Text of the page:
Hand Maid May

June 28, 2004 on 8:16 pm | In Hand Maid May | 1 Comment

Warning: In this review I “spoil” a plot point that saves the series from being dire tosh and makes it highly watchable. I think that it’s okay to read this as it suggest that there’s light if you don’t like the first four episodes.

Every so often in anime, a new fad becomes popular and many titles are produced to reflect this. Unfortunately, these fads are generally based around fetishes. This is why, a few years back, there was an influx of anime about maids. Then it went one step further: robot maids. Hand Maid May “challenges” the genre further by making the robot maid … one foot tall! Despite her diminutive stature, poor May still can’t escape being objectified.
It’s tough being the victim of a fad.

Kazuya is a university student who plans to create an intelligent robot. His arch nemesis and best friend, Nanbara, gives him a DVD which causes a virus to manifest on his computer that somehow leads to his ordering a 1/6th scale robot maid (a Cyber Doll, or CBD). Then, just when he wants to develop a relationship with this maid, more (human sized) CBD move in! And another CBD desperately wants to collect the $1.4 million payment owing on May!
The only party to these antics if Kasumi, Kazuya’s landlady and unspoken love interest of several years.
Oh, how wacky it all is.

I was going to write this off after the first four episodes, but then with the fifth it gets … better. Suddenly things start making sense, there’s some genuine visual creativity, some of the weaker characters become somewhat substantial, and the fan service services without disturbing.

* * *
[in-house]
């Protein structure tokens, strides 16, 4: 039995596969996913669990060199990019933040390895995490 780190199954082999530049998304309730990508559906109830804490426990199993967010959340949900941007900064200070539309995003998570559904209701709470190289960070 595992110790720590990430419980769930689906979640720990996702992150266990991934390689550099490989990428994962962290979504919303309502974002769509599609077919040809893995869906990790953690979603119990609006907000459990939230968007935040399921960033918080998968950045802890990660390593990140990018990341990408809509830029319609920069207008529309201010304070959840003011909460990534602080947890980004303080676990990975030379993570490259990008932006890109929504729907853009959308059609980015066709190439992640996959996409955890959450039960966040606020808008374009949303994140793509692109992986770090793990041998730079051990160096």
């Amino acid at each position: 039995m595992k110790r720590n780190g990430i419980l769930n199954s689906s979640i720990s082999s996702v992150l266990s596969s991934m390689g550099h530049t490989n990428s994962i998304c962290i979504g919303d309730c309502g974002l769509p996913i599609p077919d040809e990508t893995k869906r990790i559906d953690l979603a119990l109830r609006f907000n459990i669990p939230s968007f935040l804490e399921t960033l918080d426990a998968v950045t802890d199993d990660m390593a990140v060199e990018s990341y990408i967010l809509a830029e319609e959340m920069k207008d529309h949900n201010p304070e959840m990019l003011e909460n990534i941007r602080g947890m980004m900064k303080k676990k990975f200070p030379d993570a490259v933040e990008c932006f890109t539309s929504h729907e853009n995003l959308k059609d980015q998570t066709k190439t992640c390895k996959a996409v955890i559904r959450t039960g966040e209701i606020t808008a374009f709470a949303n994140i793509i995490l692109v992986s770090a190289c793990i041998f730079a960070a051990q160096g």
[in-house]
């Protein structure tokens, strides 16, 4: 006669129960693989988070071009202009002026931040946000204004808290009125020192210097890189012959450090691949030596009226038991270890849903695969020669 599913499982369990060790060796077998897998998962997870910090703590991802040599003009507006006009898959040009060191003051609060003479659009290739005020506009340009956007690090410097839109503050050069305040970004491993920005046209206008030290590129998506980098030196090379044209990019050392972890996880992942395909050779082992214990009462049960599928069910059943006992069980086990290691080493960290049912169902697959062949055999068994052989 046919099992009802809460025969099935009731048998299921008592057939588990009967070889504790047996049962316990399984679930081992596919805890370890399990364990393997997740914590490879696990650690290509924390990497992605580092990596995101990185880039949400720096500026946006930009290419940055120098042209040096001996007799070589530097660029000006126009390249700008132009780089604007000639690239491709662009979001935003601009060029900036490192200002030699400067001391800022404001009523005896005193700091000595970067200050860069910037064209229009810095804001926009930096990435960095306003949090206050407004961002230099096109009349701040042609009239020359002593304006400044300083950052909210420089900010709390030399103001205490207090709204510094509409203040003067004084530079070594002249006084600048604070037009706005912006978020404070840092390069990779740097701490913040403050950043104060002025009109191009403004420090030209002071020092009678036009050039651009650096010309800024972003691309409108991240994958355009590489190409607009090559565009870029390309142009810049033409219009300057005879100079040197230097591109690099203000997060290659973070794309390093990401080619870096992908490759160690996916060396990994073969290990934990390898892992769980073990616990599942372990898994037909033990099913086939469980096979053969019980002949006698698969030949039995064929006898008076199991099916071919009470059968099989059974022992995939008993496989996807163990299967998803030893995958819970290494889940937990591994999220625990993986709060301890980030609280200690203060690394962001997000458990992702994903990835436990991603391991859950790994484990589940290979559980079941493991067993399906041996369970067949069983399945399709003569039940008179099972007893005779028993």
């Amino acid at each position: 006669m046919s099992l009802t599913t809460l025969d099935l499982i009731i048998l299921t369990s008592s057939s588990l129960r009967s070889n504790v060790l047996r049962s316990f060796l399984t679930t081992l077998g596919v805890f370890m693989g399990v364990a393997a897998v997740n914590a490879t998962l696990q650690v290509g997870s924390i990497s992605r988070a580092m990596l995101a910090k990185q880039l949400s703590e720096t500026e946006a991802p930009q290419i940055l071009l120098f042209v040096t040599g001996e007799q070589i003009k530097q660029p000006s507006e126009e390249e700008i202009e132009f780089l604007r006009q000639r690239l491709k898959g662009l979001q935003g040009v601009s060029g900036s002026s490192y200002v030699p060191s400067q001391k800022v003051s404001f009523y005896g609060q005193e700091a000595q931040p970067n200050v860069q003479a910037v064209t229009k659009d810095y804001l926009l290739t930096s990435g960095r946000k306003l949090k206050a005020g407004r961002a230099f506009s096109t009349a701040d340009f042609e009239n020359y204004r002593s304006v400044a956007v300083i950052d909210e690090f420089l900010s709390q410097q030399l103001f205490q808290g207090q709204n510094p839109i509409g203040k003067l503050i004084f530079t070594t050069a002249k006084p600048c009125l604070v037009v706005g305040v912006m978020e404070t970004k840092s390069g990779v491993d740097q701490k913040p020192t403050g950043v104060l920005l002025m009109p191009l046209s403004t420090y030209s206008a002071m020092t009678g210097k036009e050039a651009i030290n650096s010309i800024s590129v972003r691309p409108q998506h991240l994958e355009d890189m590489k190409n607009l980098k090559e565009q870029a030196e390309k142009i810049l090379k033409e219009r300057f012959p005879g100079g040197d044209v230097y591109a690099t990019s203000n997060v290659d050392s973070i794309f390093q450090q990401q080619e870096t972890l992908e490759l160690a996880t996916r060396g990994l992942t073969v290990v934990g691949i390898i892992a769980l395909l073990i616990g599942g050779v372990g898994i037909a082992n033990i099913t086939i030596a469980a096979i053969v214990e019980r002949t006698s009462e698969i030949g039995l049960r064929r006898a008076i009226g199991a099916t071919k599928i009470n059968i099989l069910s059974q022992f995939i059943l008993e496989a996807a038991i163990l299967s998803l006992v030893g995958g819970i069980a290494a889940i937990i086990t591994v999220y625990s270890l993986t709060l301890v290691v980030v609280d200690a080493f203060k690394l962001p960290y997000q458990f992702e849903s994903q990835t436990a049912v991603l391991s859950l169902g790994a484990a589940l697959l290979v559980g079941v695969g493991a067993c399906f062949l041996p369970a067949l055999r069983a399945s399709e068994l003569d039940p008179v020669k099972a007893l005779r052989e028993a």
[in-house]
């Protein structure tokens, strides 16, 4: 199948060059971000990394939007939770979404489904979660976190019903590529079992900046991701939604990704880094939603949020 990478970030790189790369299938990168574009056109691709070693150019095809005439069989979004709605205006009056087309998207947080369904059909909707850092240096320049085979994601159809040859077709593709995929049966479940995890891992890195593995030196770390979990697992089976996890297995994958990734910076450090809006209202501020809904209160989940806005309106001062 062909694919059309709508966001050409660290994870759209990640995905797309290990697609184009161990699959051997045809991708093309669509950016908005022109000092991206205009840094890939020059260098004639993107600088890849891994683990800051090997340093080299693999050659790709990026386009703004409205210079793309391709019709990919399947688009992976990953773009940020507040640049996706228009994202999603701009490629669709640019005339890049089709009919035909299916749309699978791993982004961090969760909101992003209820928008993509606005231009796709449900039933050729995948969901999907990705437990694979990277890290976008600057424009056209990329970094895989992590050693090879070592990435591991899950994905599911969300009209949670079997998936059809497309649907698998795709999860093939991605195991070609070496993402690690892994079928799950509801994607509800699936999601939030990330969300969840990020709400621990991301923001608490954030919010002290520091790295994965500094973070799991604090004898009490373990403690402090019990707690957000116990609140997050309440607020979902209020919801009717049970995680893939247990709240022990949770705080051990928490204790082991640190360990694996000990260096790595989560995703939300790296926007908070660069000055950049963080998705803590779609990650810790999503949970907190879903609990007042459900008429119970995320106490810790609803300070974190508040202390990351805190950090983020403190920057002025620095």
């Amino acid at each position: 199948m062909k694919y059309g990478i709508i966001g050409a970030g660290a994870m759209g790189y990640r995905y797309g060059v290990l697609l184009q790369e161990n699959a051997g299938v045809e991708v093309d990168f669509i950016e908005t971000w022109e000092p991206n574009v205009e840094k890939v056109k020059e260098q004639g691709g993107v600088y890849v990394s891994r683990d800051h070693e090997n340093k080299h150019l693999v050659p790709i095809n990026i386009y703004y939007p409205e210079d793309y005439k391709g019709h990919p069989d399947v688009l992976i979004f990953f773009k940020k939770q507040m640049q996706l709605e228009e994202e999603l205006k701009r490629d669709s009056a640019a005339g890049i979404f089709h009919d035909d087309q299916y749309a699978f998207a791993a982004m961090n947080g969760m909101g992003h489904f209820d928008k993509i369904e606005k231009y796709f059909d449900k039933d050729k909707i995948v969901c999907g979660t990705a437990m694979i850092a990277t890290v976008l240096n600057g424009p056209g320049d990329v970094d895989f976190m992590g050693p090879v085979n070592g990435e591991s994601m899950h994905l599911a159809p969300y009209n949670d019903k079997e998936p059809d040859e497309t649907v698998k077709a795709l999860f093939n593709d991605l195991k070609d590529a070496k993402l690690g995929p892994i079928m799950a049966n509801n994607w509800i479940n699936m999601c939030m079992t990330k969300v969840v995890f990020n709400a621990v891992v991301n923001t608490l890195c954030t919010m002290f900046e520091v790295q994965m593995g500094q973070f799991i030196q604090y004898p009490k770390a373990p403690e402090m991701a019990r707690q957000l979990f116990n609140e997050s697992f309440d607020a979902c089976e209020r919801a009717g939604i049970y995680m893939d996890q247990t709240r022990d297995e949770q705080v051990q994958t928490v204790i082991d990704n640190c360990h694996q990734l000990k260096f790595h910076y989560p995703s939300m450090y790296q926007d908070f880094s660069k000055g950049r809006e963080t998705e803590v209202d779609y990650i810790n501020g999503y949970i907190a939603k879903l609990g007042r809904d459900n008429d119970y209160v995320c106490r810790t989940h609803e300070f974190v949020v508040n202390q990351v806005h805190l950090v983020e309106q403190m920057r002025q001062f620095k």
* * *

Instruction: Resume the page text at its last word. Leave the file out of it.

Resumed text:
See, that’s the thing; in the first four episodes, a twelve inch robot in maid clothing is just too kinky. It’s not much of a spoiler to say that the series becomes much better when May is remodelled at a human size. Okay; so it is a spoiler, but as far as I’m concerned if it hadn’t happened the whole thing wouldn’t have been worth it at all. It’s another series where, if it hadn’t been planned all along, you get the impression that the writers realised that the direction they were taking wasn’t working; where can one go with a 12 inch robot? Romance is impractical, so …
The good thing is that it quickly dispenses with this romance. When you’ve got an army of robots and one human girl to choose from, I know which I’d choose. The fact that they try to present it so that Kasumi and May are competing for Kazuya’s love was slightly disconcerting, so it becomes a tale of friendship and development of human characteristics, and completely abandons the basic conceit of the opening episodes.

So initially it’s infuriating. Nanbara is annoying, May makes a horrible rattling sound every time she moves, the one character who can provide guilt free fan service wears terrible clothing that’s both revealing and unappealing. You can miss the fact that the story becomes interesting very easily, however; the turning episode has lousy animation and all the characters are hideously off model.
So, Hand Maid May shed its skin and became something sweet. When the creative spirit within is unleashed, then it’s something to enjoy and laugh at. Even the too fast, too high OP grows on you. There’s even a hilarious drama that all of the CBDs are addicted to.
Of course, it’s still not without problems; the DVDs have the most bizarre subtitling tactic ever. Mami is a character who occasionally spouts English dialogue. When this happens, the subtitles translate this English into romanji. It’s generally not too hard to follow, but in anime you should always subtitle the English dialogue because it doesn’t always sound like the English it represents. It was definitely an odd experience.

Hand Maid May is, indeed, something that has been done before. But it’s done well here, so that doesn’t matter. Only when something’s been done before and this time around it’s done poorly do you have a problem. Despite its abhorrent start, after “the change” Hand Maid May becomes watchable without leaving a horrible dirty feeling in the pit of your soul.

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